GoPro Inc (NASDAQ:GPRO) announced its Q2 earnings and the financials for the action camera (and drone) maker are looking a little less dire. In response to the news on Friday, GPRO stock shot up by as much as 17% at one point in post-earnings extended trading.
Revenue was up 34% year-over-year and while still operating in the red, GPRO trimmed losses to about $30 million. Was the improvement all due to fat trimming and layoffs, or is the company actually gaining the kind of momentum that could lead to a GPRO stock recovery?
While GoPro reported a $30-plus million loss, compared to roughly three times that amount in Q2 2016, the company says it is on track to return to profitability in 2017.
Blip or Actual Improvement?
The question is, after a year in which GPRO stock has lost half of its value — and is down 90% from 2014 levels — is last quarter’s improvement a blip and the result of actions like layoffs? Or, does it reflect an actual improvement in GoPro’s business, indicating the possibility of an actual turnaround?
According to CEO Nick Woodman , it’s the latter, with a bit of the cutbacks thrown in.
“Strong demand combined with our cost management and margin initiatives contributed to GoPro’s EBITDA positive performance in the second quarter,” Woodman said in company announcement.
One of the key indicators is revenue, which is up 34% year-over-year and 36% compared to the previous quarter. The numbers show that GoPro is actually moving more product. During the holiday season, GPRO suffered the double whammy of a recall of its new Karma drone and manufacturing issues with its new Hero5 action camera. As a result, it had no drones on store shelves and camera sales were hit by a shortage of its flagship model.
What wasn’t clear was whether the forecast demand for these products was actually there.
The company’s Q1 earnings suggested it was indeed the product shortage that hurt the company’s holiday sales, as opposed to lack of demand, with revenue up 19% compared to Q1 2016. With Q2 earnings up even more, GPRO is making a strong case for a comeback.
Of course, those job cuts and fat trimming definitely didn’t hurt the situation. The company has been firing people for more than a year, including 270 layoffs in March. It also shut down its entertainment division to focus on core businesses.
Will Product Demand Boost GPRO Stock?
GoPro’s Q2 earnings report cites statistics from NDP Group’s Retail Tracking Services that peg the Karma drone as the number two drone by sales in the U.S. in the second quarter. The Hero5 is listed as the best-selling digital image camera in the country for the period. The company is also pinning hopes on its forthcoming Fusion pro/VR camera.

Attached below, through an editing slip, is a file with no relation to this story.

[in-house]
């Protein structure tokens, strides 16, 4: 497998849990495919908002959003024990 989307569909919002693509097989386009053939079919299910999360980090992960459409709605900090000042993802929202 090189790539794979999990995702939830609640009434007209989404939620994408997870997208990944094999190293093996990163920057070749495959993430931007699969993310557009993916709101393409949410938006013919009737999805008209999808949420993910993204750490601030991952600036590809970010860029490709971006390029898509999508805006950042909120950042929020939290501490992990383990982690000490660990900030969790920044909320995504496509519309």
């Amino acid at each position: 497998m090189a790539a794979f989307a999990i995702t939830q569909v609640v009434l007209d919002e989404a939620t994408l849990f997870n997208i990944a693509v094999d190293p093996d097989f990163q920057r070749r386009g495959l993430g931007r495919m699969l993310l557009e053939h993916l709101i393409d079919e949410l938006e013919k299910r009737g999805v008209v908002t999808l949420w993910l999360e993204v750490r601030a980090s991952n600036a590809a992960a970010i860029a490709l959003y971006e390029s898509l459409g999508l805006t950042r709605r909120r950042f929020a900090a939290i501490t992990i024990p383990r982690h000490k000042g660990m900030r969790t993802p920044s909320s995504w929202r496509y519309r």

But how healthy are these markets?
Drones remain largely a hobby — especially those in the $1,000 range like GoPro’s Karma drone. New rules and regulations are restricting areas where they can be used, which could hurt demand. But the market remains far from saturated. Gartner predicts that personal drones costing less than $5,000 will rack up sales to the tune of $2.36 billion in 2017, compared to $1.71 billion in 2016. The research company sees the overall drone market increasing to $11.2 billion by 2020.
China’s DJI remains firmly in control of the consumer drone market, capturing 50% of North American drone sales, including 66% of drones priced between $1,000 and $2,000.If GPRO’s Karma drone — which was sidelined for 2016 — could win a chunk of that $2.36 billion this year, it would go a long way. And based on its sales ranking, the Karma is getting the job done, despite the stumble at launch.
Bottomline on GRPO Stock
GoPro says its Hero5 is the best-selling digital image camera in the U.S., putting it ahead of action-camera competitors like Garmin Ltd. (NASDAQ:GRMN) as well as traditional digital camera makers (who have been slammed by smartphone cameras).
There’s been concern that a new generation of waterproof smartphones with 4K video — like Apple Inc.’s (NASDAQ:AAPL) iPhone 7 — would also eat into action-camera sales, but that hasn’t been happening. Consumers either don’t want to risk their expensive smartphones, or the benefits of action cameras like the Hero5 remain sufficient to buy a specialized device.
The global action camera market is predicted to hit $5.8 billion by 2021, growing at 15% a year. Although the market has appeared to be near saturation, owners of older HD models are expected to be upgrading to 4K cameras — like the Hero5 — helping to drive growth.
With the predicted growth of the action camera and drone markets, slimmed down operations, popular options like the Karma drone and Hero5, and new products in the pipeline, GoPro is well positioned to meet its 2017 profitability goal.
Don’t expect GPRO stock to return to 2014 levels any time soon, but its 2017 slide may well be over.
As of this writing, Brad Moon did not hold a position in any of the aforementioned securities.